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24-Bit Dailies in a 16-Bit World

Advice for new Sound Mixers

successOn Sunday, Mar 8, 2015 -- K-tek hosted a gathering of almost 100 production sound professionals at their Vista, CA factory & headquarters. During lunch, I was asked by a relative new-comer to the Hollywood scene if I had any advice for someone just starting out in this competitive market.

My first suggestion is to always go out with a boom operator. Working solo means that you will function only as a recordist; not as a Mixer. They will expect you to run around with a recorder and a bunch of wireless mics strapped to your chest, while you precariously balance a boompole with a shotgun mic with one hand. With your other hand, or no hand at all (if you need to seriously try to boom) you are somehow expected to control mic levels and maybe even mix them down to something usable. Not going to happen. The best you will do is mediocre. If the editor is not willing to actually view and mix down every take in the dailies -- the production company will hear too many open tracks and begin to plan for ADR, unless it is reality or docu.

You will be considered to be hard-working and a good juggler, but they will never respect you as a feature quality Production Sound Mixer. You will be pigeon holed as an ENG soundperson, much in the way that a news cameraman never gets thought of as a Director of Photography.

Work with a boom operator, so you can concentrate on mixing and "do it right".

Always go out with a complete sound package. Make sure either you are responsible for supplying the package (even if you have to rent) or at least have the opportunity to check out and approve whatever package the production company claims they will provide you. Make sure you get to play with the production company's gear at least a few days before the shoot, so that you have ample time to reject any sub-standard or broken equipment, and arrange for replacements. Never just show up to a set and hope that the printed list that they gave you is actually complete and in good working order; because it won't be!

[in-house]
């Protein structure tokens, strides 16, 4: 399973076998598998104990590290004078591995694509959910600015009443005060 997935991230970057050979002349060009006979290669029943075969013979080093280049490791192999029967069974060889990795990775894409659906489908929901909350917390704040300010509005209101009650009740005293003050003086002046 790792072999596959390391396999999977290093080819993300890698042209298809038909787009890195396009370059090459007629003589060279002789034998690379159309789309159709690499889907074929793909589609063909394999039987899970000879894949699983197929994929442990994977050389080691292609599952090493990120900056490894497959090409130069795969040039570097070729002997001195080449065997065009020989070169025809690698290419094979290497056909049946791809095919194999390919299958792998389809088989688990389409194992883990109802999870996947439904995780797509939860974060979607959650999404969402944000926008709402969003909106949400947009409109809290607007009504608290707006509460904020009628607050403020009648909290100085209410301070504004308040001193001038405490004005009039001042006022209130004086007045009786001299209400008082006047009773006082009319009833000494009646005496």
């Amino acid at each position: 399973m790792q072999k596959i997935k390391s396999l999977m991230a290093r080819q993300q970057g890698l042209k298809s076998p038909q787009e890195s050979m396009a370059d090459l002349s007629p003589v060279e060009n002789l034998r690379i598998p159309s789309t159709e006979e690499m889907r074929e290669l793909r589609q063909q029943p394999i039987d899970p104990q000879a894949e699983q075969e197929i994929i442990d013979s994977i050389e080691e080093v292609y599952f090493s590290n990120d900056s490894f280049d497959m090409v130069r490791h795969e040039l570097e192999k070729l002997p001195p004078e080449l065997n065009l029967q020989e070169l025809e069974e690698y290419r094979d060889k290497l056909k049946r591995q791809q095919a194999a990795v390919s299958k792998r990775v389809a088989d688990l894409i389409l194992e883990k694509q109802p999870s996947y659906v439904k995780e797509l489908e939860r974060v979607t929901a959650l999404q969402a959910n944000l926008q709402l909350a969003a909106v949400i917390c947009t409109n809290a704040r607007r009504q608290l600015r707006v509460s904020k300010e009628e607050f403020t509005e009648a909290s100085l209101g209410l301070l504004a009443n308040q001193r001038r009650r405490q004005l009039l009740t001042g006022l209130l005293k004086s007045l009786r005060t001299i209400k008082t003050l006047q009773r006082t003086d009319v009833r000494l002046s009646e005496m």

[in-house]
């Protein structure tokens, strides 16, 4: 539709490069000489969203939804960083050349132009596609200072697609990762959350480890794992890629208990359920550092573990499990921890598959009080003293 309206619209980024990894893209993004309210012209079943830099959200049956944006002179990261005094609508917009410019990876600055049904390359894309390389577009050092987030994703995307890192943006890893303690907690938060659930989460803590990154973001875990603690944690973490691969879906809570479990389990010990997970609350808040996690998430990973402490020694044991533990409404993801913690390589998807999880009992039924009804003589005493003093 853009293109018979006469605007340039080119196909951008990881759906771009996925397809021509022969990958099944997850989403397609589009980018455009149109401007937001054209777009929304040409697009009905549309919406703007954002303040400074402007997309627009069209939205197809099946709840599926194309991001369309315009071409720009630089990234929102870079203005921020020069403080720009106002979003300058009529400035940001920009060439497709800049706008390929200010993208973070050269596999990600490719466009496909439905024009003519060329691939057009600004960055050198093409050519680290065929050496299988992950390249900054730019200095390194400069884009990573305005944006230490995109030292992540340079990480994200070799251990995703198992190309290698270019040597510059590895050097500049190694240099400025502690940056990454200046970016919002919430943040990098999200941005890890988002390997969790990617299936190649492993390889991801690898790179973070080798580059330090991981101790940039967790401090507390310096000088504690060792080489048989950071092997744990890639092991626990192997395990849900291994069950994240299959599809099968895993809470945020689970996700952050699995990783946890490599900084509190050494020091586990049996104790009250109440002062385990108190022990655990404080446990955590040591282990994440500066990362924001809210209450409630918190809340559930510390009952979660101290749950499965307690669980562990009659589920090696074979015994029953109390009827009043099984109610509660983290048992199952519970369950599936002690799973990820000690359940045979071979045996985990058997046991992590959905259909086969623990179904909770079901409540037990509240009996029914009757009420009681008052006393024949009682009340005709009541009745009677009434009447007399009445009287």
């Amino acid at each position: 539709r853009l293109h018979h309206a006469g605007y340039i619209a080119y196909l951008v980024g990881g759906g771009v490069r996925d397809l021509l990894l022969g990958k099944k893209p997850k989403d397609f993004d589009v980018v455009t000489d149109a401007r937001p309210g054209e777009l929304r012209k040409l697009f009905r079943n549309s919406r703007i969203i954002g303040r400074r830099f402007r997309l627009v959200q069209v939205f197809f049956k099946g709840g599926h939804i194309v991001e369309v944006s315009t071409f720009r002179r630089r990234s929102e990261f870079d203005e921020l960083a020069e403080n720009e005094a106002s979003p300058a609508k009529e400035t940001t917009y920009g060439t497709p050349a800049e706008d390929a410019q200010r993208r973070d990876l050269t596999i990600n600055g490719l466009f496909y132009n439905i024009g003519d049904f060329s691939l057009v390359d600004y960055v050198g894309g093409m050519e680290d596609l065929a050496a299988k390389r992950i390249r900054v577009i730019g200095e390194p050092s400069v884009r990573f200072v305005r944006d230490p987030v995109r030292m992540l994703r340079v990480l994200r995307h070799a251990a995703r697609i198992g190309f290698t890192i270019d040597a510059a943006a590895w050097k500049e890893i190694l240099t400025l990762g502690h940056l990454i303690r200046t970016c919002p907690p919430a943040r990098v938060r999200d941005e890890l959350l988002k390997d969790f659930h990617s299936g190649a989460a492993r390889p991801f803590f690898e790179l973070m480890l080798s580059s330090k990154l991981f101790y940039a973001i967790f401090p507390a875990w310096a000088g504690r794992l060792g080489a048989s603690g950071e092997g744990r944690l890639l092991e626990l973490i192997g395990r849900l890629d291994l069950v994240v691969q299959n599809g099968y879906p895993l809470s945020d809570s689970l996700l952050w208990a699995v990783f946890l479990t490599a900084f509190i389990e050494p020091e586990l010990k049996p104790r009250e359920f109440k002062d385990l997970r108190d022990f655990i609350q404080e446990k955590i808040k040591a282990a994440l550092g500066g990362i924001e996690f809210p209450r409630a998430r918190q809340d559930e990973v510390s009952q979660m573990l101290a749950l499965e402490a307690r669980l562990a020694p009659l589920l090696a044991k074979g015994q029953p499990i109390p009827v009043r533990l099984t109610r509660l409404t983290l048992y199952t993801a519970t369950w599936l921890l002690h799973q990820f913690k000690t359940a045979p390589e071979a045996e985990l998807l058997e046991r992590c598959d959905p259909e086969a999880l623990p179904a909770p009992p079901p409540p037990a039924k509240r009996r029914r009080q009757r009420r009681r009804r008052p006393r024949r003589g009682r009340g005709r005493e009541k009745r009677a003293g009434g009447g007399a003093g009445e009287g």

Only use good stuff. Your package does not have to be the most expensive toys on the market, but it does need to be sufficient to get the job done, professionally. If they tie you down with cheap mics, and not enough gear to get the job done right -- your soundtrack will suffer for it. And so will your reputation, because there are no excuses printed in the credits. All the rest of the world will only know is that the sound came off as poor, and you were the one who did it. No one will know that the producer may have been cheap, and the equipment package more worthy of a Bar Mitzvah than a professional film.

If you sense that the production company will not let you do it your way, the right way -- than run away. It is not a job worth taking on and ruining your reputation for.

Do not work at a financial loss. Too often, you will be offered work for a low to moderate daily rate, and then expected to help finance the production by providing hundreds of dollars worth of free rental equipment. Make sure that you are paid for your labor and skill, as well as for the hardware.

Be careful about discounting your rates. Do it for one person, and before you know it, every one else in town will expect the same deal. Hold fast. If you absolutely have to reduce your standard fee, then discount your equipment package a little (since that is easier to explain away in the future) rather than cut your salary.

The absolute most important thing in building up your reputation is to always be able to deliver a good soundtrack. That means you will always need a good crew and a good equipment package. Even if you don't always get as much money as you would want for your own toys, bring them along anyway. Good equipment is for your benefit;.

Make sure that if your name is in the credits, the soundtrack will be good. Never be afraid to walk away from a job offer if you think that you may not be able to do the task worthy of your name.

 

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